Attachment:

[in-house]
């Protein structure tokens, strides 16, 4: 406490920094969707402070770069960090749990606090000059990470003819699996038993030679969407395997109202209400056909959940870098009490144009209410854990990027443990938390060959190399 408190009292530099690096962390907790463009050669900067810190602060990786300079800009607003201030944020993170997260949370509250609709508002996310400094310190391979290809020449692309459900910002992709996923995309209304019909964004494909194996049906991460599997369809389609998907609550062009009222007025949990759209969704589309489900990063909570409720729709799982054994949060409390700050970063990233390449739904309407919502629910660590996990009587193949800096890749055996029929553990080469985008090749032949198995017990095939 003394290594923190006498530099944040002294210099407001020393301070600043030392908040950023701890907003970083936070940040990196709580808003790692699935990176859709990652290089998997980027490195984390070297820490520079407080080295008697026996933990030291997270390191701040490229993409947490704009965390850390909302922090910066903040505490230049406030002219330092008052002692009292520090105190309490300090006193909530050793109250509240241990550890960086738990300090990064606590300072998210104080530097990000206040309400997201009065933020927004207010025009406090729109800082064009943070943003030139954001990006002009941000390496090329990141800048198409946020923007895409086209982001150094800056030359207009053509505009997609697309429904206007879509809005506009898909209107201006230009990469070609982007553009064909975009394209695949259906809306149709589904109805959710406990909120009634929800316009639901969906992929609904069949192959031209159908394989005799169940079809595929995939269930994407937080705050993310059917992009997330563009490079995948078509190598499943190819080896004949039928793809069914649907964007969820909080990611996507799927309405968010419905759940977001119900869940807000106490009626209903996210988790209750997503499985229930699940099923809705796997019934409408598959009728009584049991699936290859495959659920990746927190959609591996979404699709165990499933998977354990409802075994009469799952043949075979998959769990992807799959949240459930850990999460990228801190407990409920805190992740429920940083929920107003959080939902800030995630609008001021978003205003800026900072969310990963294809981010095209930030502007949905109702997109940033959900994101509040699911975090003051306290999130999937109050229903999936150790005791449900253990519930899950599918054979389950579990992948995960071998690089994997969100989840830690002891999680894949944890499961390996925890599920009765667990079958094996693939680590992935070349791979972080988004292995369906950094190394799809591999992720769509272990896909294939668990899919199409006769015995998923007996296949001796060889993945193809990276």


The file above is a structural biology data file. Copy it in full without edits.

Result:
[in-house]
């Protein structure tokens, strides 16, 4: 406490920094969707402070770069960090749990606090000059990470003819699996038993030679969407395997109202209400056909959940870098009490144009209410854990990027443990938390060959190399 408190009292530099690096962390907790463009050669900067810190602060990786300079800009607003201030944020993170997260949370509250609709508002996310400094310190391979290809020449692309459900910002992709996923995309209304019909964004494909194996049906991460599997369809389609998907609550062009009222007025949990759209969704589309489900990063909570409720729709799982054994949060409390700050970063990233390449739904309407919502629910660590996990009587193949800096890749055996029929553990080469985008090749032949198995017990095939 003394290594923190006498530099944040002294210099407001020393301070600043030392908040950023701890907003970083936070940040990196709580808003790692699935990176859709990652290089998997980027490195984390070297820490520079407080080295008697026996933990030291997270390191701040490229993409947490704009965390850390909302922090910066903040505490230049406030002219330092008052002692009292520090105190309490300090006193909530050793109250509240241990550890960086738990300090990064606590300072998210104080530097990000206040309400997201009065933020927004207010025009406090729109800082064009943070943003030139954001990006002009941000390496090329990141800048198409946020923007895409086209982001150094800056030359207009053509505009997609697309429904206007879509809005506009898909209107201006230009990469070609982007553009064909975009394209695949259906809306149709589904109805959710406990909120009634929800316009639901969906992929609904069949192959031209159908394989005799169940079809595929995939269930994407937080705050993310059917992009997330563009490079995948078509190598499943190819080896004949039928793809069914649907964007969820909080990611996507799927309405968010419905759940977001119900869940807000106490009626209903996210988790209750997503499985229930699940099923809705796997019934409408598959009728009584049991699936290859495959659920990746927190959609591996979404699709165990499933998977354990409802075994009469799952043949075979998959769990992807799959949240459930850990999460990228801190407990409920805190992740429920940083929920107003959080939902800030995630609008001021978003205003800026900072969310990963294809981010095209930030502007949905109702997109940033959900994101509040699911975090003051306290999130999937109050229903999936150790005791449900253990519930899950599918054979389950579990992948995960071998690089994997969100989840830690002891999680894949944890499961390996925890599920009765667990079958094996693939680590992935070349791979972080988004292995369906950094190394799809591999992720769509272990896909294939668990899919199409006769015995998923007996296949001796060889993945193809990276």